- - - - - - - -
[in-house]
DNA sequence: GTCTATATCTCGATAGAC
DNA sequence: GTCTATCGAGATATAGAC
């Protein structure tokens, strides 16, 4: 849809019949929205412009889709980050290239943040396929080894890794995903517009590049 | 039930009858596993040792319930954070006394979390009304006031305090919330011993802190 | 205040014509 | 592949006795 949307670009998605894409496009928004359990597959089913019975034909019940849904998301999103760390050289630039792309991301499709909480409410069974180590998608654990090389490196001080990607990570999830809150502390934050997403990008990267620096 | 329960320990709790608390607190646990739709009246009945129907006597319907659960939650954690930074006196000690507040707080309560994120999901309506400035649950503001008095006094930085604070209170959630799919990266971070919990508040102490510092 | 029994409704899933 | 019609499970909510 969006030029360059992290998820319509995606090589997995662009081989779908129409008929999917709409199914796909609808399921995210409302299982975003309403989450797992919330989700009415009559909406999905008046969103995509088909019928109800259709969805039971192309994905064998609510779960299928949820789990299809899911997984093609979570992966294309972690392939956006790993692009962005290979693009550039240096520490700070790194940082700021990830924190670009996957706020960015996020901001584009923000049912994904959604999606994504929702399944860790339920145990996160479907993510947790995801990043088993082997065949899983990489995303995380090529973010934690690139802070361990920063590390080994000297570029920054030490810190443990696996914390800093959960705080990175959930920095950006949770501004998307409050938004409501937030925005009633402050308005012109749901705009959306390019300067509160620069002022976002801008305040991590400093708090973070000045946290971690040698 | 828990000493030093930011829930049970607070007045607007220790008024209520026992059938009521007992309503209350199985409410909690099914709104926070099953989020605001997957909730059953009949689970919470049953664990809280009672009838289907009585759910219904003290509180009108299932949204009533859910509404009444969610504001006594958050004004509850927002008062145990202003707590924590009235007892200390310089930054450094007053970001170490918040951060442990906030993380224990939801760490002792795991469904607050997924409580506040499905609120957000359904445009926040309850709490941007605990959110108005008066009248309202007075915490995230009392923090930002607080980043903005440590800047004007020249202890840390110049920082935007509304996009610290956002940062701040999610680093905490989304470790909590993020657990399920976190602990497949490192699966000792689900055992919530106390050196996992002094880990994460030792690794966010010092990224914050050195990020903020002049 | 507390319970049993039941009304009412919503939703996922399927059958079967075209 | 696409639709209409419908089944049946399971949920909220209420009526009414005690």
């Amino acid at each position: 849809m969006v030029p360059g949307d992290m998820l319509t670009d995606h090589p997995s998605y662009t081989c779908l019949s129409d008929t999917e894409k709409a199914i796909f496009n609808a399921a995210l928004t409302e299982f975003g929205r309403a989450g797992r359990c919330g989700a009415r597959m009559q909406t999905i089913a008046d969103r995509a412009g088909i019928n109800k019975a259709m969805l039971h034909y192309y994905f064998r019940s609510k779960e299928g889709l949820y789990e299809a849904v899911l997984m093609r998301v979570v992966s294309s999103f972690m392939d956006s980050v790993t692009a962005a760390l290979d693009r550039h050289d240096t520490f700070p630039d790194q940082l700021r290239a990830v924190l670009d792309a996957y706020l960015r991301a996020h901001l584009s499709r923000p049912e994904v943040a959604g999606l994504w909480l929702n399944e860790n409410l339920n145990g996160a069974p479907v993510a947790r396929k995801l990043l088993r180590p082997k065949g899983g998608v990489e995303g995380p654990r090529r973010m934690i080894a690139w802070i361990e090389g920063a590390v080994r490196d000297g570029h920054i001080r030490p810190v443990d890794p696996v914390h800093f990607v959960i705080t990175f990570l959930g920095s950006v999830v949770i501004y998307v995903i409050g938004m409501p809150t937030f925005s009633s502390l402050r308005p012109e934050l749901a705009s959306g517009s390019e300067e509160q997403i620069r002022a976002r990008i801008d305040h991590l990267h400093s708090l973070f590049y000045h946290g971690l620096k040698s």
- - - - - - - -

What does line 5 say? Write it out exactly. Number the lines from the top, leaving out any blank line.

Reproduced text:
């Amino acid at each position: 849809m969006v030029p360059g949307d992290m998820l319509t670009d995606h090589p997995s998605y662009t081989c779908l019949s129409d008929t999917e894409k709409a199914i796909f496009n609808a399921a995210l928004t409302e299982f975003g929205r309403a989450g797992r359990c919330g989700a009415r597959m009559q909406t999905i089913a008046d969103r995509a412009g088909i019928n109800k019975a259709m969805l039971h034909y192309y994905f064998r019940s609510k779960e299928g889709l949820y789990e299809a849904v899911l997984m093609r998301v979570v992966s294309s999103f972690m392939d956006s980050v790993t692009a962005a760390l290979d693009r550039h050289d240096t520490f700070p630039d790194q940082l700021r290239a990830v924190l670009d792309a996957y706020l960015r991301a996020h901001l584009s499709r923000p049912e994904v943040a959604g999606l994504w909480l929702n399944e860790n409410l339920n145990g996160a069974p479907v993510a947790r396929k995801l990043l088993r180590p082997k065949g899983g998608v990489e995303g995380p654990r090529r973010m934690i080894a690139w802070i361990e090389g920063a590390v080994r490196d000297g570029h920054i001080r030490p810190v443990d890794p696996v914390h800093f990607v959960i705080t990175f990570l959930g920095s950006v999830v949770i501004y998307v995903i409050g938004m409501p809150t937030f925005s009633s502390l402050r308005p012109e934050l749901a705009s959306g517009s390019e300067e509160q997403i620069r002022a976002r990008i801008d305040h991590l990267h400093s708090l973070f590049y000045h946290g971690l620096k040698s």